ACGL Mission

ACGL Mission

What we do, Why we do it, How we do it, Where we work


The mission of the ACGL is to conduct research and education activities that advance knowledge regarding coastal processes and hazards and provide data products that inform decision-making while providing research and workforce development opportunities for students.  Through our work we aim to contribute towards resilient coastal communities in Alaska.

The Arctic Coastal Geoscience Lab is housed within the University of Alaska Fairbanks Geophysical Institute. Our research projects are as dynamic as Alaska’s coastlines. Research includes applying geospatial and topographic survey techniques to conduct coastal hazard analysis in remote coastal villages, implementing community-based erosion monitoring programs, and developing sediment derived paleo-proxy records of ancient environmental conditions. 

We use high-resolution topographical, geospatial and sedimentary tools to research coastal processes and hazards. We develop records of long-term environmental changes to provide the context to assess present and future coastal hazard risks to help local decision-making during a time of rapid environmental change.

We guide an active community-based erosion monitoring program that partners with Alaska Native coastal and riverine communities and local, state and federal organizations.

We strive to integrate research with education through graduate student programs, the mentoring of student interns, K-12 education programs, and citizen-science training.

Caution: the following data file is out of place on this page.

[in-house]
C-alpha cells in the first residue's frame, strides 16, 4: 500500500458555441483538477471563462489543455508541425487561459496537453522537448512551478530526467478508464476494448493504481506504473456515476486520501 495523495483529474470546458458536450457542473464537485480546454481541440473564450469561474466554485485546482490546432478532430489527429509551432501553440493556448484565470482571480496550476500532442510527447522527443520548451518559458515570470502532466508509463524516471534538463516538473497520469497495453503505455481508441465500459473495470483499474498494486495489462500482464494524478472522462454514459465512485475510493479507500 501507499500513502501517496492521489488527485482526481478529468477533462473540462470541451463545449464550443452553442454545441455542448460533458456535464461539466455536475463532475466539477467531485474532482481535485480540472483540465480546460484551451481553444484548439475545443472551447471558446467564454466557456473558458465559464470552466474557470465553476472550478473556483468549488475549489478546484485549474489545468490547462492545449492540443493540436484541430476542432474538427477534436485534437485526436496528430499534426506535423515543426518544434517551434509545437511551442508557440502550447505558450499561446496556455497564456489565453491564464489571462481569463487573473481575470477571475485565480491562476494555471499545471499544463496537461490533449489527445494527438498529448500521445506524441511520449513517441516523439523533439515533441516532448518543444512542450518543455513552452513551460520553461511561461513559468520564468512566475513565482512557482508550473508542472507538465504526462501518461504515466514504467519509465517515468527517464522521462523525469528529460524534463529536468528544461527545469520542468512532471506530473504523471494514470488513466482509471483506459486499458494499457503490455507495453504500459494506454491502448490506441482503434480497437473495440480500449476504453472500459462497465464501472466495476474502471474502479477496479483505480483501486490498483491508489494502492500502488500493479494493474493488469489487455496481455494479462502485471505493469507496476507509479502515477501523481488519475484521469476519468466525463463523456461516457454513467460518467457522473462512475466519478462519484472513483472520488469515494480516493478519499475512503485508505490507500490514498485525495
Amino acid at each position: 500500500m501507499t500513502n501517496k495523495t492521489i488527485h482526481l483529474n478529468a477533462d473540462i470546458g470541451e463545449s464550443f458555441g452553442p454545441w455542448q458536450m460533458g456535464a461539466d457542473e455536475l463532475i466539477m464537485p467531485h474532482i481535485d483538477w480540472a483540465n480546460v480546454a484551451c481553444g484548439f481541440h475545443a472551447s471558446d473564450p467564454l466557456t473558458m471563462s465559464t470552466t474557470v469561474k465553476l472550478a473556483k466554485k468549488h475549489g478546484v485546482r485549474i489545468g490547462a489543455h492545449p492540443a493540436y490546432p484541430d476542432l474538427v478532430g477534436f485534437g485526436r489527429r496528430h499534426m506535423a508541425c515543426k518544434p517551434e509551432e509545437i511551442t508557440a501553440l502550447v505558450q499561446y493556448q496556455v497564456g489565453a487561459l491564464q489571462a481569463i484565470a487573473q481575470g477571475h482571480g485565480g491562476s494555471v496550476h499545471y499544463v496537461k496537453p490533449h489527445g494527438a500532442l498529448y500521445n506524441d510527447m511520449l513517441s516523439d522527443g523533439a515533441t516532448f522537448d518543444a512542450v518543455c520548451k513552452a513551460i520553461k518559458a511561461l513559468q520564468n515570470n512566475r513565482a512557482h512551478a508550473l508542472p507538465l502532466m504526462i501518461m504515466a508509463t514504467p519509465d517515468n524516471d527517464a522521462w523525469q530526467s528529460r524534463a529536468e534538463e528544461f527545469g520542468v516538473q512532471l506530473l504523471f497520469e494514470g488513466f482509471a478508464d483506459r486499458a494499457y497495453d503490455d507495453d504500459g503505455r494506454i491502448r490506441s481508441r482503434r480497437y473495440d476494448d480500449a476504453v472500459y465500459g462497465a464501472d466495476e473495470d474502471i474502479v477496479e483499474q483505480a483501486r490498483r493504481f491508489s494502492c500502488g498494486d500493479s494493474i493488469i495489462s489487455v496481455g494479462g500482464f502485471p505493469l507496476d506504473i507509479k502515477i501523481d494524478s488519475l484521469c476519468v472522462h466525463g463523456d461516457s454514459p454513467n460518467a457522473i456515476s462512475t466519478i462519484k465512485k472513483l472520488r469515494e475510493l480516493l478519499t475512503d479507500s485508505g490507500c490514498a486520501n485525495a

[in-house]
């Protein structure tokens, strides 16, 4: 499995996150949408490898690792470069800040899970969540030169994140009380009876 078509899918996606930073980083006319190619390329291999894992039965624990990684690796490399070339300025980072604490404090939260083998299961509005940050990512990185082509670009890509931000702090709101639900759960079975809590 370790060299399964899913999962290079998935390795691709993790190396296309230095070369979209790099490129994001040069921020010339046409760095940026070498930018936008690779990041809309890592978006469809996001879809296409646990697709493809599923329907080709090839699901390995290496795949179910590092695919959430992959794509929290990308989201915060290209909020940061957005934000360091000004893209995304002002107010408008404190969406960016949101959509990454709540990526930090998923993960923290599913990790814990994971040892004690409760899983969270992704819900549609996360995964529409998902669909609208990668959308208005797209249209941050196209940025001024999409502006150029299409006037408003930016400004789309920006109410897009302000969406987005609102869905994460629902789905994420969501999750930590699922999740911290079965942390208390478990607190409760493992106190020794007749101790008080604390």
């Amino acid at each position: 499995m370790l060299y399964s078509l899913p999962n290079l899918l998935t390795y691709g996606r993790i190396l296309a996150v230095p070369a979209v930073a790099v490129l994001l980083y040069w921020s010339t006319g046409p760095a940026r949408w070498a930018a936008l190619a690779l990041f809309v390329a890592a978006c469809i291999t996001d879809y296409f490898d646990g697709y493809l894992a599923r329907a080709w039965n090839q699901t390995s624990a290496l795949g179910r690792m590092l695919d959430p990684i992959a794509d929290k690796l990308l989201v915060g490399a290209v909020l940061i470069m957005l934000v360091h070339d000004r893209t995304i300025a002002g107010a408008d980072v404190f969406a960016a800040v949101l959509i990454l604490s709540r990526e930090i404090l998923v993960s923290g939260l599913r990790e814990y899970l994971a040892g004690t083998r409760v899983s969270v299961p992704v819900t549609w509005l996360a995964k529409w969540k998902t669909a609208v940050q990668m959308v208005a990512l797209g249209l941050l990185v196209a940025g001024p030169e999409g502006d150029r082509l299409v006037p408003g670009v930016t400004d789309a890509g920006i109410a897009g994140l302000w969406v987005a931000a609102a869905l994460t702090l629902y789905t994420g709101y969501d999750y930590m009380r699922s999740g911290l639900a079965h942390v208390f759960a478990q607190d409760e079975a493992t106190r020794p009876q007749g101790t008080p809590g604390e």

University of Alaska Fairbanks interns and graduate students have a key role in all that we do.

We collect topographic data along many remote coastlines to produce baseline data sets in which to measure current and future changes.

We collect sediment cores in a variety of environments in Alaska to reconstruct paleo-proxy records of past environmental changes. These sediment archives provide long-term context to understanding and adapting to current and future environmental changes.

The processing, analysis and interpretation of sediment cores within the ACGL and the application of multiple paleo-proxies allows us to reconstruct millennial-scale records of coastal environmental changes providing long-term context to current and future trends.

We work with coastal communities to develop citizen-scientist erosion motioning programs.

We provide active learning opportunities to give students the skills and drive needed to successfully pursue an academic or professional career.

We work with local, state and federal agencies and organizations to better understand coastal hazards and their impacts on resiliency.